With 22 episodes over two seasons, the battle of good versus evil had a 1970s blaxploitation feel to it. Which was pretty damn cool. G vs E was the mod squad with demons. The second season ended pretty much unnoticed. The shows were primarily episodic so there was no real finale, which I suppose could be considered a good thing - ending it before it had the chance to jump the shark. I could have watched another season, though, or at least a wrap-up episode. No such luck though; evil wins.
I love the Tick. Both the Fox live action show and the cartoon were dismissed too early. Every incarnation of the Tick seems to have an entirely different style. One thing is for sure though, from the comic to the live action show, the Tick was brilliant. The show specifically got only one season and was cancelled because it was too expensive to make. With superhero comedies in short supply this was a veritable oasis. Though every incarnation is episodic, it definitely was cut short.
Jericho would have ended in its first season were it not for Geek Power. The final episode of the first season had ended on a cliffhanger. The lead character has been asked to surrender and in return replied "nuts". The show was promptly cancelled due to poor ratings. In insane Geek Power, incensed fans of the series shipped roughly 40,000 pounds of peanuts to the CBS offices. This persuaded them to bring Jericho back for eight more episodes to clean things up a little. Of course they had to save money where they could, so you never really saw the battle - they just cut right to the aftermath at the beginning of season two. Jericho has found life after death though, as a successful comic book.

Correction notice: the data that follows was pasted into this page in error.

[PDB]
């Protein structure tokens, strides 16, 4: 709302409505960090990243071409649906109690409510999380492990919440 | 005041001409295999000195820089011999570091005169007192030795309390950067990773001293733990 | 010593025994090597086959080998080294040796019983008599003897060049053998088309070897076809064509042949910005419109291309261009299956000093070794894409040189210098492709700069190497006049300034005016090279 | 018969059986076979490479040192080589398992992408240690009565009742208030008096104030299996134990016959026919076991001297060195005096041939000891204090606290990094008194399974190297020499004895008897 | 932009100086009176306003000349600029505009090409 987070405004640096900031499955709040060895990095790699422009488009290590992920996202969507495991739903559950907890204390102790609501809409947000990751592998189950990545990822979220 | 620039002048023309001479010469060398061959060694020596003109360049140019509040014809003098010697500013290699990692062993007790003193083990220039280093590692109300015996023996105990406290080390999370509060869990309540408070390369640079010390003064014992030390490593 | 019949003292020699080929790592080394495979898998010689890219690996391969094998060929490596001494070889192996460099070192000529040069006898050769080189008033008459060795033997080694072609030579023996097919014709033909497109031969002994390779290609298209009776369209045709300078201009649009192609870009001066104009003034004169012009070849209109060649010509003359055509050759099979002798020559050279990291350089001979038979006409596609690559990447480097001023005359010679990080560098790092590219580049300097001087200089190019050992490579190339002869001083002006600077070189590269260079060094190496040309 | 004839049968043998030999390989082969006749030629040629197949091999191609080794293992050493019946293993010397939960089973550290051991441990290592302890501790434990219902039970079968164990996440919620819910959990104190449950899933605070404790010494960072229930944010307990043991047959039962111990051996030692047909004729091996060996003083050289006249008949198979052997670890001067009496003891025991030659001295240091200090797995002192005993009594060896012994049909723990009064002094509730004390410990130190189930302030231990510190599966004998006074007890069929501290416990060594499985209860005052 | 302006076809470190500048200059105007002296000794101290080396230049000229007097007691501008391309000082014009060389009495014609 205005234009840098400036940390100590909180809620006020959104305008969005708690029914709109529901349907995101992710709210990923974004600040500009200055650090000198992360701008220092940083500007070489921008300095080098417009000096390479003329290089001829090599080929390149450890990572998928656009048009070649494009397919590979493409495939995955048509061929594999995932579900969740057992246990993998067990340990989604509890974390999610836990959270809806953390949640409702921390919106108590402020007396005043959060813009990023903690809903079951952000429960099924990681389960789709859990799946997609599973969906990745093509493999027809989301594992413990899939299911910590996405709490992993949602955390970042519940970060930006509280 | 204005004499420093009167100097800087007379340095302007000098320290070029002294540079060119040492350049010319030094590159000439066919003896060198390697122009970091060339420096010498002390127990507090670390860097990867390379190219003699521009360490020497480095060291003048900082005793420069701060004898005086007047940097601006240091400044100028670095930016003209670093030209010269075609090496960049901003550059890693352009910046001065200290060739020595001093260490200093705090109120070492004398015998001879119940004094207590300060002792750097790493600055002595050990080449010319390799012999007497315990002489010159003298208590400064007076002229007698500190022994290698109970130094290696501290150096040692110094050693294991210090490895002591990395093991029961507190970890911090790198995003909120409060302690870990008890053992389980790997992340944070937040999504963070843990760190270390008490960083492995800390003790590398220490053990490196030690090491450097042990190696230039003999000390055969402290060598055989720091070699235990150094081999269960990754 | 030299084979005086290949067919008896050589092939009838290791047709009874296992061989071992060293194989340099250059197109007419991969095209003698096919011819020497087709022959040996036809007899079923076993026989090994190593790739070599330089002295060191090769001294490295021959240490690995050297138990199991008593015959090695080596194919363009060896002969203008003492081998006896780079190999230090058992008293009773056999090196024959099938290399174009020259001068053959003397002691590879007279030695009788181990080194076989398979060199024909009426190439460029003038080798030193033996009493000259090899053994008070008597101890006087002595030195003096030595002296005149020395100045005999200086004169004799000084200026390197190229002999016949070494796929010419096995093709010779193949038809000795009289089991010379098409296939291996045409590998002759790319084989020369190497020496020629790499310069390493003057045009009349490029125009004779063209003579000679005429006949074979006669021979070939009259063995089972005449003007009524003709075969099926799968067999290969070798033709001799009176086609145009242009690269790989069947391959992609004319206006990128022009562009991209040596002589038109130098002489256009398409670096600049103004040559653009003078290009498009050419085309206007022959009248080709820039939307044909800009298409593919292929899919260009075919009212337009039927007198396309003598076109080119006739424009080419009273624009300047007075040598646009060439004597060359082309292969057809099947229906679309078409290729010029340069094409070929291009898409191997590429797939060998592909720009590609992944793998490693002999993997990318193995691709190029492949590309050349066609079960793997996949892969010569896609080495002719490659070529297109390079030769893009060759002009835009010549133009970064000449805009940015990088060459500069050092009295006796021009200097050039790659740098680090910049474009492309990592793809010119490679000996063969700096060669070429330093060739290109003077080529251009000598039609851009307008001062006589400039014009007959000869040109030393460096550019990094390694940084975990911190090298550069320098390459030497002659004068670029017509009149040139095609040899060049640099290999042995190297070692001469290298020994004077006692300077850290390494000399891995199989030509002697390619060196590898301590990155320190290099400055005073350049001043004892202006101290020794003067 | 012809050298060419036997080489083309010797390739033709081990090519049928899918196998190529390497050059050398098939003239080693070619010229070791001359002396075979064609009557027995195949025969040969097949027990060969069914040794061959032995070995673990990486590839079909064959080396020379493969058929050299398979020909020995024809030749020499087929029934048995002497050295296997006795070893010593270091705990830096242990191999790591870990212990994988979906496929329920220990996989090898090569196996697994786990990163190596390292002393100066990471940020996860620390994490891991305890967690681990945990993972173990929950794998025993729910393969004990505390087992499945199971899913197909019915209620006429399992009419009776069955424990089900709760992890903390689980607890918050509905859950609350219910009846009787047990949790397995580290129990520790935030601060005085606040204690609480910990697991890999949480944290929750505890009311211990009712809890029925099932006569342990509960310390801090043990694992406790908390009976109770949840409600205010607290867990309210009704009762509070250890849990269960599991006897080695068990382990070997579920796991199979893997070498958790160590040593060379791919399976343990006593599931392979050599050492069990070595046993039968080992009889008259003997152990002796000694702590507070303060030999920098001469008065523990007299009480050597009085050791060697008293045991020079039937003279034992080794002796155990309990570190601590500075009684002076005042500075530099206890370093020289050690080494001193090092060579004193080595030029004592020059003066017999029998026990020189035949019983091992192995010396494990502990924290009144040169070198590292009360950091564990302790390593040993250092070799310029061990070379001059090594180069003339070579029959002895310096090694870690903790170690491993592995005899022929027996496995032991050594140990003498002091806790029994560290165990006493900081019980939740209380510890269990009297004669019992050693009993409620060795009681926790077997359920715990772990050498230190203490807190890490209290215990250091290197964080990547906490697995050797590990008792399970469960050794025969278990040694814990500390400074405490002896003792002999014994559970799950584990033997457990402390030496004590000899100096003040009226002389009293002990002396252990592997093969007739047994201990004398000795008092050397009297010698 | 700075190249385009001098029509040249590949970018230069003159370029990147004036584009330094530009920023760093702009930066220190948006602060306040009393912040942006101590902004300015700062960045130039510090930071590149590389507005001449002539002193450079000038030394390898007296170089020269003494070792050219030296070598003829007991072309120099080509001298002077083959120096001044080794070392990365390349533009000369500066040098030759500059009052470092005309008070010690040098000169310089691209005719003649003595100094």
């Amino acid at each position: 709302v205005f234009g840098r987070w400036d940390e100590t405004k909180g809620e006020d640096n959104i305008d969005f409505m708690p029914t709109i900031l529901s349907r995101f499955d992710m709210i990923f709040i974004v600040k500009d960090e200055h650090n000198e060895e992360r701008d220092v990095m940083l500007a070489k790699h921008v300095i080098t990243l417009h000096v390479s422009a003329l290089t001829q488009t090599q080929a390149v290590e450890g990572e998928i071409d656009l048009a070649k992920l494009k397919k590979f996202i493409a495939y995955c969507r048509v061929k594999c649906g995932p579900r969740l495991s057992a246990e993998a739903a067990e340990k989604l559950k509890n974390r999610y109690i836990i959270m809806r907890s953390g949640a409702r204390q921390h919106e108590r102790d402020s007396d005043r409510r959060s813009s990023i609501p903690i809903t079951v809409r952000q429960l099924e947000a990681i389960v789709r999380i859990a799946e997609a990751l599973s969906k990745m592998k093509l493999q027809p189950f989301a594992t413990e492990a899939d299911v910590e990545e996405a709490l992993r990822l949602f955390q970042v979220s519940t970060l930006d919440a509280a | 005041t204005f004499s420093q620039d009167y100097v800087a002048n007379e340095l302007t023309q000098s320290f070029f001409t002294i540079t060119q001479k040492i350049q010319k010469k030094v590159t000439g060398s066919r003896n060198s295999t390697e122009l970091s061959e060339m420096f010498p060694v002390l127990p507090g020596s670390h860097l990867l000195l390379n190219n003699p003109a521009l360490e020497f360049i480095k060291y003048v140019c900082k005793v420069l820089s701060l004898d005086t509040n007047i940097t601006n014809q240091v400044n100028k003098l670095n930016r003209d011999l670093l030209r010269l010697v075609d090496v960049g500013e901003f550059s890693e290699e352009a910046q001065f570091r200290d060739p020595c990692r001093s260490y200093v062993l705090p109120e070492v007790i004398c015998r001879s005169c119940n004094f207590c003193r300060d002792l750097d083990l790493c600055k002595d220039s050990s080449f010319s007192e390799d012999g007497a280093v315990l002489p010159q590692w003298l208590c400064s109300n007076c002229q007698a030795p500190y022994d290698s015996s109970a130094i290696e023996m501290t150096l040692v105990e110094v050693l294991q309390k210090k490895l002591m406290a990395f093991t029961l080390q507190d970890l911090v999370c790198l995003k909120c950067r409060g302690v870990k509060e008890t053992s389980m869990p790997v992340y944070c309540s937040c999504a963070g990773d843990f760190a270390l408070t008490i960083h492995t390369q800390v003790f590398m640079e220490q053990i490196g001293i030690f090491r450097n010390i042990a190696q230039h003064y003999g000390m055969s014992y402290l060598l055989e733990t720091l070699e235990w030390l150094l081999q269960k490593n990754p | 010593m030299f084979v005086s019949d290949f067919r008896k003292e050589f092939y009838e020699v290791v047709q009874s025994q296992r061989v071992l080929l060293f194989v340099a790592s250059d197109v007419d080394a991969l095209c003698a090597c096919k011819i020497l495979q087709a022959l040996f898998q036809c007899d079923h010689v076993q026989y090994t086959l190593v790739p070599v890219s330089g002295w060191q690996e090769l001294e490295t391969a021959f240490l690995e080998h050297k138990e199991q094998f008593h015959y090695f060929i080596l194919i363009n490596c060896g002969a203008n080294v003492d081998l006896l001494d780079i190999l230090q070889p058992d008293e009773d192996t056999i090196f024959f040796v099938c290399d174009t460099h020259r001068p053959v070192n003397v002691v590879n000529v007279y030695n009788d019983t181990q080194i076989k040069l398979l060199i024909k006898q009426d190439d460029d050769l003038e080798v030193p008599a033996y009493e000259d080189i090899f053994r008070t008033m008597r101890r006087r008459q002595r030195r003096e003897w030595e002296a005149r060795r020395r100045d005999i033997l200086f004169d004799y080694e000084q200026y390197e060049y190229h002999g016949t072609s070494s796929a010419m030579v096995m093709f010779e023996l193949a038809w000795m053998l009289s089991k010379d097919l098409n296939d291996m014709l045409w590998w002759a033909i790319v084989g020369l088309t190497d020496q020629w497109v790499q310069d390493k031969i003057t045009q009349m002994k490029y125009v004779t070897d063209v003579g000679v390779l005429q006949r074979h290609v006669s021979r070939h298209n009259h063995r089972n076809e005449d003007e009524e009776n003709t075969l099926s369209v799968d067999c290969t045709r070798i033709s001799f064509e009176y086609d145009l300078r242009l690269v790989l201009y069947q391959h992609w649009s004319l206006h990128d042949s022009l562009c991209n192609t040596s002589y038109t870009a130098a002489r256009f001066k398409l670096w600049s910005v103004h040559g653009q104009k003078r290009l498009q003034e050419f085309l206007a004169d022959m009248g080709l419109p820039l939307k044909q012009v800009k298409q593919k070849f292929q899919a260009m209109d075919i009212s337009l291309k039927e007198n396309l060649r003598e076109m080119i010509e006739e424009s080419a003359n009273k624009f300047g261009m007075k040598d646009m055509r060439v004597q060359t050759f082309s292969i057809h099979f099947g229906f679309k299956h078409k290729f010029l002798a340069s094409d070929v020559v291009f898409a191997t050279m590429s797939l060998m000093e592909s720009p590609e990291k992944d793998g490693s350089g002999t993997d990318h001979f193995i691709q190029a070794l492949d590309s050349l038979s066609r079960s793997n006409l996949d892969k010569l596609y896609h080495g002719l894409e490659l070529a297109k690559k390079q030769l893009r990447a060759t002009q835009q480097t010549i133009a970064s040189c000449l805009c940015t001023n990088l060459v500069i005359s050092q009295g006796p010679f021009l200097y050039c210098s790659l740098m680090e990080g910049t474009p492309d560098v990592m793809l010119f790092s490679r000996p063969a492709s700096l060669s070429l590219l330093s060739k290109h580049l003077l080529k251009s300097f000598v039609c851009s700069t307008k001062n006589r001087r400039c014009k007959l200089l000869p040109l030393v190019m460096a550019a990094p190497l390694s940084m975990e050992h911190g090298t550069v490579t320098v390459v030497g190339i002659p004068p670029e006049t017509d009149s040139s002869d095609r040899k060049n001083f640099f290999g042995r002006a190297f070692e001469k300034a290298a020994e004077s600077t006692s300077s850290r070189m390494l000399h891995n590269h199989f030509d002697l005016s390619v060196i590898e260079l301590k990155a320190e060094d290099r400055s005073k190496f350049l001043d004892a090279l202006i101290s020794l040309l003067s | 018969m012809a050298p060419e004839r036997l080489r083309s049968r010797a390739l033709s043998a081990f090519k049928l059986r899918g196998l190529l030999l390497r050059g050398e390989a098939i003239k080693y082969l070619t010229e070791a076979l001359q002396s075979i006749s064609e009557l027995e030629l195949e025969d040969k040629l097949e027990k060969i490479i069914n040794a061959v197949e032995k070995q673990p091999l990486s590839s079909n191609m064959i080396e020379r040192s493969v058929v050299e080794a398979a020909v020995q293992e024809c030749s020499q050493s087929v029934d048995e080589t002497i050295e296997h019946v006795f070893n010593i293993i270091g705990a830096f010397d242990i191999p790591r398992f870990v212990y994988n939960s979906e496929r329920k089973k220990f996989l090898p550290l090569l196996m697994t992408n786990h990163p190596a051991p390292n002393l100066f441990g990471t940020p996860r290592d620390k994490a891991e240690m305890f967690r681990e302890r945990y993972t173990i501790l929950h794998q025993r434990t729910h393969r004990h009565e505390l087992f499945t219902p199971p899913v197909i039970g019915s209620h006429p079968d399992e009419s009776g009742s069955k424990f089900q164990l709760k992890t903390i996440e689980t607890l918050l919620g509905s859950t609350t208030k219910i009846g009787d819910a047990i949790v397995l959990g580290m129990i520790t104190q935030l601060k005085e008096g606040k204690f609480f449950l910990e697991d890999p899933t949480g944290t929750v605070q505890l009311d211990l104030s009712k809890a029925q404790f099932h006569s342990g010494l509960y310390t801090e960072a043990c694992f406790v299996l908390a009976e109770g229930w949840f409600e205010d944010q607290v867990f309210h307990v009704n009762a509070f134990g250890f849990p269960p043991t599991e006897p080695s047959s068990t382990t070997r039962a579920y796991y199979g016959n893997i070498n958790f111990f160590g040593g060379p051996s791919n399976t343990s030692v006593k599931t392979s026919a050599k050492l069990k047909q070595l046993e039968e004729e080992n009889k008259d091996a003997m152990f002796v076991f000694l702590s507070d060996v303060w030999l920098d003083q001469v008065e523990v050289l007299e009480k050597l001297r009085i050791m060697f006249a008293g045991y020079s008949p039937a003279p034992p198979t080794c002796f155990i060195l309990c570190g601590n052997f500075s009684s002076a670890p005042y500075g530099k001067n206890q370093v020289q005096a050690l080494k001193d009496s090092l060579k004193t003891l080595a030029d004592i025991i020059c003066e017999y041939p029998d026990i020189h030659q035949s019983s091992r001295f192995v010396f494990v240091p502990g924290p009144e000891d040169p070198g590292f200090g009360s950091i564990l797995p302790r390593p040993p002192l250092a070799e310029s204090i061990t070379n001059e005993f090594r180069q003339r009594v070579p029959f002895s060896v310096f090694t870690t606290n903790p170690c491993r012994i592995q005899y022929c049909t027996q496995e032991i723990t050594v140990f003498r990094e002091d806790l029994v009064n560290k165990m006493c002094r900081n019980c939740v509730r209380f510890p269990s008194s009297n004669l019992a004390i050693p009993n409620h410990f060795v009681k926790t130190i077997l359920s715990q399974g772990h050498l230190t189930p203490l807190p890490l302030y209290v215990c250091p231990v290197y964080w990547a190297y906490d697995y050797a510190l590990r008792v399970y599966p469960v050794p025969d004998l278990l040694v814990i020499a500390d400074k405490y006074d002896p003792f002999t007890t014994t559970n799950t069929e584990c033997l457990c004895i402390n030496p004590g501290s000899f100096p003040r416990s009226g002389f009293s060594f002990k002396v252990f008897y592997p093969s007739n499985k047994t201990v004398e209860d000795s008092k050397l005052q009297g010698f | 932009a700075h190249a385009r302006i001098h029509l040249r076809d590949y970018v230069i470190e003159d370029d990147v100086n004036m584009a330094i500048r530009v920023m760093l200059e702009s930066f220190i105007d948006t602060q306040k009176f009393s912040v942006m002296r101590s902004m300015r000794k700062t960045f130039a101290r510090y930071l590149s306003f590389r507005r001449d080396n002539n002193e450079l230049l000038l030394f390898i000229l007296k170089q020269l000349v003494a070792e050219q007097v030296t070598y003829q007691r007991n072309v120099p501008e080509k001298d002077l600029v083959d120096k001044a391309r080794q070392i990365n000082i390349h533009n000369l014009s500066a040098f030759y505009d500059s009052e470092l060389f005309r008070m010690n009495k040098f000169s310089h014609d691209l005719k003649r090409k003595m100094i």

Captain Power And The Soldiers Of The Future
Captain Power was, at its core, a one-season advertisement for a really neat, albeit sporadically functional, toy. It had a bit of backstory to it but it wasn't exactly top notch. However the last episode, in 1988, helped us to understand how much cliffhangers suck. Our final view of the entire series is the evil Soaron sneaking up behind Pilot. Roll credits. AAAAAAARRRRRRGGGGHHHH! This was an early experience into disappointment.
I cannot stress how much I am not talking about the godawful 2006 movie of the same name. This British show from the 1990s was, as all SFX readers know, about an organisation dedicated to hunting down and killing Code 5s (vampires). There was a sense of moral ambiguity that kept cropping up in the series that made you wonder if the main characters were the good guys. Long story short: in the last episode, you find out they aren't.
This is a personal list by Canadian blogger PigMonkey. Do you agree with his choices? What else (besides Firefly) would you have on this list?